It’s a pretty clever idea, and presented well: an epic poem penned by a precocious youngster, forming the centerpiece of a local newspaper folded into the record’s packaging (complete with crossword puzzle, obituaries, classified ads, and even a review of the album itself). That alone begs comparisons to Monty Python, but then the band went ahead and set said poem to music, then took it on tour, perpetuating the in-joke to those seeking a concept album.
Taken all together, Thick As A Brick is an archetypal Jethro Tull album, encompassing folk and jazz, bombast and the deflation thereof, but nothing in the way of blues. And to call it a 42-minute song isn’t entirely correct; it’s several themes linked and repeated. One wonders if any of the repeats involved any Bitches Brew-style loop editing.
The beginning states the central theme, a fingerpicked acoustic and flute supporting the vocal, which says, “Really don’t mind if you sit this one out”. Okay then, we’ll just lift the needle, hit the stop button, whatever. But we like this little piece, so we’ll leave it on. Two verses and choruses make the song familiar, setting up the inevitable bridge. Were this a standard rock song, a third verse would follow a solo, but instead the theme reverts to a minor key, there’s a slight fade, and then everything scatters. “See there a son is born,” and he will be again and again.
For the rest of side one the music shifts between heavy riffing like any prog album (which was the idea) and madrigal-type strumming that began the side. The Hammond organ and piano are prominent, so fans of Aqualung will feel right at home. The acoustic guitar is incredibly crisp. And of course, there’s the flute. Lots of flute.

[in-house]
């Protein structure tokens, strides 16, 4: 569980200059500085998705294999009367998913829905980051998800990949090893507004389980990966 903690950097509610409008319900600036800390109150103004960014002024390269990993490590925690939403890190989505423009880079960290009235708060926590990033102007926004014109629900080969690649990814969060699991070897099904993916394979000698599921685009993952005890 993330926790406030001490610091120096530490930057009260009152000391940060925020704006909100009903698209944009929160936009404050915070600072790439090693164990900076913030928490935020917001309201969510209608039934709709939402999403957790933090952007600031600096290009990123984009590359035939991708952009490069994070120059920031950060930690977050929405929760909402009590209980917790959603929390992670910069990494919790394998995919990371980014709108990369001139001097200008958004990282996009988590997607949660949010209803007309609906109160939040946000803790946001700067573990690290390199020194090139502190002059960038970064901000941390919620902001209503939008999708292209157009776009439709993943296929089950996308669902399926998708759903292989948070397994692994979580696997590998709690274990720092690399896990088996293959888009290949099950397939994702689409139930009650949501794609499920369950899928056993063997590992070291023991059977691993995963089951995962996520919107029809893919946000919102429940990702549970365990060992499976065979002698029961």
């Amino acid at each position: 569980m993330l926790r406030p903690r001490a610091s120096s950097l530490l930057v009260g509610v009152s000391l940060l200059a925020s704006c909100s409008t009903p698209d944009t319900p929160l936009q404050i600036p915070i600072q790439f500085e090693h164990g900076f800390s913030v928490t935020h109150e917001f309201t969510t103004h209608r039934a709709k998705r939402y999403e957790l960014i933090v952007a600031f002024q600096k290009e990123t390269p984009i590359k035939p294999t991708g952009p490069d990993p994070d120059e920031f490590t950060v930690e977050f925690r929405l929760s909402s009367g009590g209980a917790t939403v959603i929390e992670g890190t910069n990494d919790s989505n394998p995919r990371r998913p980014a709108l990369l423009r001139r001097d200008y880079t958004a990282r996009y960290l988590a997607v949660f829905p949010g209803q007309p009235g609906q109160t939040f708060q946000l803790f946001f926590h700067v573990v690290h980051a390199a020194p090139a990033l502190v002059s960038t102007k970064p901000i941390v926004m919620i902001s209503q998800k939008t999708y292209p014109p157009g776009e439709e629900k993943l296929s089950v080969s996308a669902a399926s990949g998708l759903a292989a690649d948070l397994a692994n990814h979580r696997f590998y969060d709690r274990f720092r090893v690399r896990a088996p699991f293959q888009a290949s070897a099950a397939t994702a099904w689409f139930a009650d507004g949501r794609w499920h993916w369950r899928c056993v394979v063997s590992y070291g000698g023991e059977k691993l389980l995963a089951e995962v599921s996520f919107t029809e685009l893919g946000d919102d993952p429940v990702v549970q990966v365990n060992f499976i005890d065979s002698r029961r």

Because it was designed to be heard as two sides, the first half ends with an echo effect on a theme. The second half comes in on a sinister wind, that effected theme peeks through, then the son is born, again, just in time for… the drum solo! This was a nice gesture for Barriemore Barlow, their newest band member, but they throw in some more riffs and muffled conversation to keep the spotlight from shining too brightly. (A phone even rings a few times, which would feature on stage. And the symphony orchestra does show up before time runs out.) The established themes follow and intertwine, marching to the end. Which it does, finally, just as it began.
One thing that leaps out, and we’ve said this before, if not every time we’ve discussed a prog-rock album, is just how tight and precise the band is. The different themes do fit and flow without ever seeming tacked on. Because of this, Thick As A Brick does sustain itself for the entire program, making it a successful concept album. (We’ll also aver that Tubular Bells wouldn’t have happened without it.) That said, it’s easy to tune out unless you’re sitting with the paper in your lap reading along, which is tough to do if you’ve got a cassette or one of the first CDs. The 25th Anniversary CD made the newspaper available again, and added a 1978 live distillation plus a retrospective interview. When the 40th anniversary came around, they stuck with the original two-part sequence, plus a radio ad and various mixes on a DVD. And, of course, the newspaper.
Jethro Tull Thick As A Brick (1972)—3
1997 remastered CD: same as 1972, plus 2 extra tracks
2012 40th Anniversary Edition: same as 1972, plus 1 extra track (and DVD)